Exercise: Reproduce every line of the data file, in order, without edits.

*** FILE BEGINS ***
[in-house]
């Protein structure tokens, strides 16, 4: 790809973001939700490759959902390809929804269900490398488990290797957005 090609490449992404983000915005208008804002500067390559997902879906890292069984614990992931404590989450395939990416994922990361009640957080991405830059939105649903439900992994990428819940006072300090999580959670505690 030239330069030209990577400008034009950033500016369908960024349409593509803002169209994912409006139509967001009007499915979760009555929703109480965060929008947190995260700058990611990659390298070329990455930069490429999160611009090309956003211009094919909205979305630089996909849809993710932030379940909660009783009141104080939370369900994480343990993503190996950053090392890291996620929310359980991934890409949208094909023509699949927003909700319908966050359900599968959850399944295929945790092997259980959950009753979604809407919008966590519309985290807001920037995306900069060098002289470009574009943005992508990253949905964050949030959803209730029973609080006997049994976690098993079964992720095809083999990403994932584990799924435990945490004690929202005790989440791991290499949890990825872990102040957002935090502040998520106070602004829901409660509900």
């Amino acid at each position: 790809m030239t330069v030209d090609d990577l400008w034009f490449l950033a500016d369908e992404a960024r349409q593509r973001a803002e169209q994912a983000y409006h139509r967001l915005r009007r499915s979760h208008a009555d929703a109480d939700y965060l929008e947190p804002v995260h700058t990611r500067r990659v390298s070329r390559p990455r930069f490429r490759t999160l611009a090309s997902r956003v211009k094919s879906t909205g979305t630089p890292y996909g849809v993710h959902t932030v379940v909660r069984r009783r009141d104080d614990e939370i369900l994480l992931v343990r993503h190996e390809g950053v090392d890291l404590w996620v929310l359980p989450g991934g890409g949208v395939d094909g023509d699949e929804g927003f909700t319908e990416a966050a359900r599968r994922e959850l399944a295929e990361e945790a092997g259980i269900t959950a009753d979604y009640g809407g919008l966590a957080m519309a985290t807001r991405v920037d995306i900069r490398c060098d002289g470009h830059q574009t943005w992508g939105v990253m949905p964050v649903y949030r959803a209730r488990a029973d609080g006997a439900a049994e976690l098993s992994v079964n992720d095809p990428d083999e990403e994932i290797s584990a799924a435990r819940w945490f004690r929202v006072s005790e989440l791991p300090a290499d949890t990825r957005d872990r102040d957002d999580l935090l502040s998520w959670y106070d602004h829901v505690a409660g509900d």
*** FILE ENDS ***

[in-house]
């Protein structure tokens, strides 16, 4: 790809973001939700490759959902390809929804269900490398488990290797957005 090609490449992404983000915005208008804002500067390559997902879906890292069984614990992931404590989450395939990416994922990361009640957080991405830059939105649903439900992994990428819940006072300090999580959670505690 030239330069030209990577400008034009950033500016369908960024349409593509803002169209994912409006139509967001009007499915979760009555929703109480965060929008947190995260700058990611990659390298070329990455930069490429999160611009090309956003211009094919909205979305630089996909849809993710932030379940909660009783009141104080939370369900994480343990993503190996950053090392890291996620929310359980991934890409949208094909023509699949927003909700319908966050359900599968959850399944295929945790092997259980959950009753979604809407919008966590519309985290807001920037995306900069060098002289470009574009943005992508990253949905964050949030959803209730029973609080006997049994976690098993079964992720095809083999990403994932584990799924435990945490004690929202005790989440791991290499949890990825872990102040957002935090502040998520106070602004829901409660509900």
């Amino acid at each position: 790809m030239t330069v030209d090609d990577l400008w034009f490449l950033a500016d369908e992404a960024r349409q593509r973001a803002e169209q994912a983000y409006h139509r967001l915005r009007r499915s979760h208008a009555d929703a109480d939700y965060l929008e947190p804002v995260h700058t990611r500067r990659v390298s070329r390559p990455r930069f490429r490759t999160l611009a090309s997902r956003v211009k094919s879906t909205g979305t630089p890292y996909g849809v993710h959902t932030v379940v909660r069984r009783r009141d104080d614990e939370i369900l994480l992931v343990r993503h190996e390809g950053v090392d890291l404590w996620v929310l359980p989450g991934g890409g949208v395939d094909g023509d699949e929804g927003f909700t319908e990416a966050a359900r599968r994922e959850l399944a295929e990361e945790a092997g259980i269900t959950a009753d979604y009640g809407g919008l966590a957080m519309a985290t807001r991405v920037d995306i900069r490398c060098d002289g470009h830059q574009t943005w992508g939105v990253m949905p964050v649903y949030r959803a209730r488990a029973d609080g006997a439900a049994e976690l098993s992994v079964n992720d095809p990428d083999e990403e994932i290797s584990a799924a435990r819940w945490f004690r929202v006072s005790e989440l791991p300090a290499d949890t990825r957005d872990r102040d957002d999580l935090l502040s998520w959670y106070d602004h829901v505690a409660g509900d």